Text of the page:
Gilstrap-Portley had enrolled under the name Rashun Richardson in August at Skyline High School at a time when the district had opened its doors to hurricane evacuees. It was not immediately clear why he decided to enroll in the high school.

"He took that as an opportunity to gain access to our schools," Dallas ISD spokeswoman Robyn Harris said.

He unenrolled then re-enrolled in October at Hillcrest High School.

The school learned that Gilstrap-Portley may not have been the student he said he was when a former coach from North Mesquite High School saw him playing basketball at the end of April at an AAU basketball tournament, Harris said.

At that point, the Mesquite coach alerted the Hillcrest coach to say that "one of my former players who graduated a time ago is playing for you," Harris said.

Gilstrap-Portley graduated from North Mesquite High School in 2011.

District administrators began an investigation and an alert was put in place in case Gilstrap-Portley showed up at school, but he didn’t return to class after his last day April 25.

Police took him into custody Saturday at his apartment

Hillcrest Principal Chris Bayer said in a letter to students and parents Tuesday that the school immediately notified the district and local authorities once it "became aware of a student enrolled at our school under false pretenses claiming to be a displaced Hurricane Harvey victim."

"We believe it is absolutely essential that every young person, especially in times of great difficulty, feels safe and secure, and that was the guiding principle when we were welcoming students displaced by the hurricane," Bayer said. "This is a unique situation that shows us areas that need improving when we open our doors to students in times of need. "

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University School and Western Kentucky QB Mike White taken by Dallas Cowboys in NFL draft

Former University School quarterback Mike White, pictured during the 2012 Class 3A state championship game against Madison County, was selected by the Dallas Cowboys in the fifth round of the NFL draft on Saturday. (Stephen M. Dowell / Orlando Sentinel)

For the second NFL draft in three years, a Broward County quarterback to go through Western Kentucky was selected.

Former University School signal caller Mike White was taken by the Dallas Cowboys in the fifth round with pick No. 171 on Saturday.

He follows in the footsteps of former North Broward Prep standout QB Brandon Doughty, who also went through WKU and was selected by the Miami Dolphins in 2016.

White, who was the eighth quarterback taken and will be behind starter Dak Prescott in Dallas, was the championship-winning quarterback for the Suns (they now go by the Sharks) in 2012 as they came away with the Class 3A title.

“Although blessed with the innate athletic talent, he’s a product of great parenting with love and outstanding family support,” said former University School coach Roger Harriott, who now leads St. Thomas Aquinas and was even White’s elementary school physical education teacher. “To witness his growth from youth to adult and running around the P.E. court to being drafted into the NFL is God’s grace at work.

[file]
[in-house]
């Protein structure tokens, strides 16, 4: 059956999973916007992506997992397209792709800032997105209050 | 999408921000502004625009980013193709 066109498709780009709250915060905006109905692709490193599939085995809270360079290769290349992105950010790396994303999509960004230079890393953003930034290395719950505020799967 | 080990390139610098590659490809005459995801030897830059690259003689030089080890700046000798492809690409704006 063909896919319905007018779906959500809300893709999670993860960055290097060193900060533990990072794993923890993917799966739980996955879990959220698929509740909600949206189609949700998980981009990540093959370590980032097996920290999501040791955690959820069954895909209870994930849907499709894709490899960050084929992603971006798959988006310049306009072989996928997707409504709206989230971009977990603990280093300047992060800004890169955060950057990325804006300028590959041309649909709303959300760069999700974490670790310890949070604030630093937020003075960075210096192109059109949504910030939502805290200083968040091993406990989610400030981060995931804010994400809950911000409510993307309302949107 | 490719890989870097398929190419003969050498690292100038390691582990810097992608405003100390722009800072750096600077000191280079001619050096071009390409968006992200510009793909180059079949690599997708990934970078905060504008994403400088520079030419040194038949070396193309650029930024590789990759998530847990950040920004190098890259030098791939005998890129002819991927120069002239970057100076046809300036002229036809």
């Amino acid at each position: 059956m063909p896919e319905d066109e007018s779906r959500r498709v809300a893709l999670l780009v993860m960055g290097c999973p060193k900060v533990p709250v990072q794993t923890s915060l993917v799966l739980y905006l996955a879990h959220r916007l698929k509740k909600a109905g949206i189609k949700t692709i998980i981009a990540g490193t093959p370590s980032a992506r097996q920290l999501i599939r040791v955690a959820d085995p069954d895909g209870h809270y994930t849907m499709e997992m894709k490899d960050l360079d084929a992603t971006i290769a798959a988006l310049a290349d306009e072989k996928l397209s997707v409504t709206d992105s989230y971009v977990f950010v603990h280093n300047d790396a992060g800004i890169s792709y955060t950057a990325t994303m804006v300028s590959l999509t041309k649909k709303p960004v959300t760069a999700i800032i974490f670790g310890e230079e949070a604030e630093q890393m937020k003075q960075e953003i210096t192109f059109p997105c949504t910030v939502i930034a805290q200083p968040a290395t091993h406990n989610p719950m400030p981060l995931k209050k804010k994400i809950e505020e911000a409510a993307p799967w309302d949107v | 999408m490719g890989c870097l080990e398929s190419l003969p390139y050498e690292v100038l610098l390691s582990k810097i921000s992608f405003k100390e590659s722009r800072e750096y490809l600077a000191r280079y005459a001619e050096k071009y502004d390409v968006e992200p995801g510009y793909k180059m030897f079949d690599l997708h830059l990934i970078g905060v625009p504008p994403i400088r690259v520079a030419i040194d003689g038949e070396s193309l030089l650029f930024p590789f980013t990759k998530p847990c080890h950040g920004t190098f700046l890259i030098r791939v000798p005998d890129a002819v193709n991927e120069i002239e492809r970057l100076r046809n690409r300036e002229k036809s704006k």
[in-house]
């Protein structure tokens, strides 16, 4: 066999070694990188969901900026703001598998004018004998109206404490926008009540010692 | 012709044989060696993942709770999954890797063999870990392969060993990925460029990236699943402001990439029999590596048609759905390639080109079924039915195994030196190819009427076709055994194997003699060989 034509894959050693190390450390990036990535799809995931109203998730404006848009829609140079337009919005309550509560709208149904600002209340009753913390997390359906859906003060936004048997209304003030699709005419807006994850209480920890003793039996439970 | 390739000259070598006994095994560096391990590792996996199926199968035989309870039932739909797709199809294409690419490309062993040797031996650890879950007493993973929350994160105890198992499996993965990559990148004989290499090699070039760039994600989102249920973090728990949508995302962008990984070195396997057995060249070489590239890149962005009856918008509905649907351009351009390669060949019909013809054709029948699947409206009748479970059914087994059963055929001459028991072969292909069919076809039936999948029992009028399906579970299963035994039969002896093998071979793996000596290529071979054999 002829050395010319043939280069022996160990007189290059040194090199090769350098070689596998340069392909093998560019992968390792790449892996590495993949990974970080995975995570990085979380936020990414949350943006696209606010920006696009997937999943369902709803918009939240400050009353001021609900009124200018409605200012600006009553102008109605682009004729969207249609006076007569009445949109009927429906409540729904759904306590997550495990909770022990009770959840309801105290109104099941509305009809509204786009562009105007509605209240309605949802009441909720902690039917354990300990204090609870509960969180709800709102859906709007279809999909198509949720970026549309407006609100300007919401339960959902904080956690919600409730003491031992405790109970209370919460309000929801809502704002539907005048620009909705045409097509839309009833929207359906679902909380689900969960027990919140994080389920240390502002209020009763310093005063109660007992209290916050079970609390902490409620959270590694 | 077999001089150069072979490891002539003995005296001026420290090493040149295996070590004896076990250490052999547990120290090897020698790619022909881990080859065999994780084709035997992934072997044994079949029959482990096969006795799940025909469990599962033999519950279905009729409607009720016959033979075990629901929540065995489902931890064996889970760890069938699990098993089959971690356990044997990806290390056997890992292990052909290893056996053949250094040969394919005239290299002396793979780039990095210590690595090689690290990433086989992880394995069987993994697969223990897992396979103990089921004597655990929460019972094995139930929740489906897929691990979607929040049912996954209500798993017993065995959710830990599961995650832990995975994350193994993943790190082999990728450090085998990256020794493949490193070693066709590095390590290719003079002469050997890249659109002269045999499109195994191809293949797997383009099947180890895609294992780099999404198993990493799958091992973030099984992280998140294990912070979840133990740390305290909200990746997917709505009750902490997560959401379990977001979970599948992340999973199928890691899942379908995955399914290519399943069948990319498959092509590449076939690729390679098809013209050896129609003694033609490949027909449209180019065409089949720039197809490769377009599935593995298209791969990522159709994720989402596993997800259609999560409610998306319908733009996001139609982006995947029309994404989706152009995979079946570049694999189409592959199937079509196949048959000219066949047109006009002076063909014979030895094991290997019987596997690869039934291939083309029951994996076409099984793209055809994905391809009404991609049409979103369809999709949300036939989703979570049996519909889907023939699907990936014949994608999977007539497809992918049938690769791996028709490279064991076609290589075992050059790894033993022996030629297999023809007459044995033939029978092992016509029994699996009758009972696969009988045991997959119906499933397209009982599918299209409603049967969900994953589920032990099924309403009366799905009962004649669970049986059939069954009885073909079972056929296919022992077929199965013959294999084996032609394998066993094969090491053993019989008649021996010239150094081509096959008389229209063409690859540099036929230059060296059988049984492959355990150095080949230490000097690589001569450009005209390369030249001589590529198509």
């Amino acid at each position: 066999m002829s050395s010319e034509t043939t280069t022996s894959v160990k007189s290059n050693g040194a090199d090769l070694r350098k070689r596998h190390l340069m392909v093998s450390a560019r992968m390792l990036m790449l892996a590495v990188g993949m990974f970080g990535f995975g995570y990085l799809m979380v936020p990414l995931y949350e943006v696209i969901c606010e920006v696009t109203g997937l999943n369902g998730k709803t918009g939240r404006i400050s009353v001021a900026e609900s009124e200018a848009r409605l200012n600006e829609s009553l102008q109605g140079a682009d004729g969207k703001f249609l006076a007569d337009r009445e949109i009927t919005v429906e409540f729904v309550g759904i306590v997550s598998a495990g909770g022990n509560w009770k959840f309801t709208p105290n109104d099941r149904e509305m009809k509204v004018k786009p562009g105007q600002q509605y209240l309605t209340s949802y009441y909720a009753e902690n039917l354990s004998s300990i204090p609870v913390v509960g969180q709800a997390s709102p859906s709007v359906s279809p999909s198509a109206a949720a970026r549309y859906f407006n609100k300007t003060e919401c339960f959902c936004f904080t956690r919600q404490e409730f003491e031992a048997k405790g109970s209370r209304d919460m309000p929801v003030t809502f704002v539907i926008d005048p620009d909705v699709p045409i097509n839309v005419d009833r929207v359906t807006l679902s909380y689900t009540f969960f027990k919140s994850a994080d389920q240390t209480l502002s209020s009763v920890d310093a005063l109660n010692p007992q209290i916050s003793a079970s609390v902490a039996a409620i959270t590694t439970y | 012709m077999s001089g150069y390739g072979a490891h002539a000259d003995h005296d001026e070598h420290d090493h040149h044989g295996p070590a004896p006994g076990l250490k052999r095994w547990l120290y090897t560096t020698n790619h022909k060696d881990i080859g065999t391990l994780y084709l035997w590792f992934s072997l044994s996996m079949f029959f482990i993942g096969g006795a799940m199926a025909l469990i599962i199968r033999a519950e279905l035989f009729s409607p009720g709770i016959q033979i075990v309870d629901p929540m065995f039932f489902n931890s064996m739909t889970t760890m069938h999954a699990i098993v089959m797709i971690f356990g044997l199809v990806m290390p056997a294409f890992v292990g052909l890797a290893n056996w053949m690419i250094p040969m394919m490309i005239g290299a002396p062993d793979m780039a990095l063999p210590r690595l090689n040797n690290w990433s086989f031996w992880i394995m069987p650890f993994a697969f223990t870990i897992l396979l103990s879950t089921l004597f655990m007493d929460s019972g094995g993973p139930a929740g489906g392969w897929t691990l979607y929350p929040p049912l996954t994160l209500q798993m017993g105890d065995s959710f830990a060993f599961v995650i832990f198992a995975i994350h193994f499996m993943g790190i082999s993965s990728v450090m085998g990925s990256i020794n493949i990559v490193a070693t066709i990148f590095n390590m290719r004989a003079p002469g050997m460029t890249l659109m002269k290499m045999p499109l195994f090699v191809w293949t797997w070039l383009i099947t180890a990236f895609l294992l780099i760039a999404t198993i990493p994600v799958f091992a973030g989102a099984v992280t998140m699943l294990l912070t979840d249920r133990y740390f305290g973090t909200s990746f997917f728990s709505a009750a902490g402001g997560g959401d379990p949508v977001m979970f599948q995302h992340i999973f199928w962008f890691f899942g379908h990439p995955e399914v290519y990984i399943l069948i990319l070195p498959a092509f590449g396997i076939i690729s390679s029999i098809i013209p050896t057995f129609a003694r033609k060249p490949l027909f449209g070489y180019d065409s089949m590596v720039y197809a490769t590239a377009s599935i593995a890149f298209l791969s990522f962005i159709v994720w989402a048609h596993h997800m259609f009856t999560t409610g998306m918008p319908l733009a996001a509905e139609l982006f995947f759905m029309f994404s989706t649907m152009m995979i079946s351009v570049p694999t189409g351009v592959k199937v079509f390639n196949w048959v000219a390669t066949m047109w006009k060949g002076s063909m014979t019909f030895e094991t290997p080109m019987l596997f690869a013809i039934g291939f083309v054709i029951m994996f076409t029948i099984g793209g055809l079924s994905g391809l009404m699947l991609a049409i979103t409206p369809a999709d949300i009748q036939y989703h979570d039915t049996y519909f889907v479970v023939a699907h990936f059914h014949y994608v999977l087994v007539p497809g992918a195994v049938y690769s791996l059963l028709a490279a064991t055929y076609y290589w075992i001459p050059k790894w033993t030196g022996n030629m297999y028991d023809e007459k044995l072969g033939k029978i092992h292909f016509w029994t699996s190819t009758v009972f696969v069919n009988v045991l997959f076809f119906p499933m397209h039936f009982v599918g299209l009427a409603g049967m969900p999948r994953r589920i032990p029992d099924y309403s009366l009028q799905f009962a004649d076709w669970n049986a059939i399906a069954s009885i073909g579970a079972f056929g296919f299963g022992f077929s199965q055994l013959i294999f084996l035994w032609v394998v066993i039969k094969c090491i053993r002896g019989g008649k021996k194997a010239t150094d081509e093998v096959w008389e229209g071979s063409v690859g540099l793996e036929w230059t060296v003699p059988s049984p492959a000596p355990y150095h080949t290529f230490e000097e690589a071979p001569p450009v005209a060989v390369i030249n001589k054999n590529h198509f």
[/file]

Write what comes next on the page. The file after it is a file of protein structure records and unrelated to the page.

“This next chapter of his story will be even better. Stay tuned.”

He transferred to the Hilltoppers from USF and started after Doughty left the program. In 2016, White threw for 4,363 yards, 37 touchdowns to seven interceptions and completed 67.3 percent of his passes.

Last fall, he had a 65.7 completion percentage, 4,177 yards and 26 touchdowns to eight interceptions dealing with troubles in pass protection.

With a baseball background as a pitcher who threw a fastball in the 90s (mph), White is scouted as a pocket passer who possesses plus arm strength.

White’s teammate at U-School, cornerback Quincy Wilson out of Florida, was drafted in the second round last year by the Indianapolis Colts.

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Live The Beach Life In Arlington’s Viridian Neighborhood

The Beach Life

ARLINGTON, TX — Live the Viridian Life in Arlington’s premier beach-side resort neighborhood. Centered in a perfect area between Fort Worth and Dallas, you’re sure to love your new community. See other listings just like these on

Price: $356,473 Square Feet: 2135 Bedrooms: 3 Bathrooms: 2 Full and 1 Half Baths Built: 2018 Features: Located a mere 20 minutes from both downtown Dallas and downtown Fort Worth, work and fun are within easy reach. Residents benefit from being part of the state and nationally recognized H-E-B School Districct, with Viridian Elementary located within the community itself. Enjoy the Lake Club, tennis courts, beach volleyball, 20+miles of hike and bike trails and 9 major parks. This gorgeous home offers 3 beds, 2.5 baths, an open concept kitchen-dining-family area with huge island perfect for entertaining. Designer touches include wood flooring, granite counters, stainless appliances, and so much more! Ask about our 1-2-10 Year Warranty and save big with the EnergySaver Program.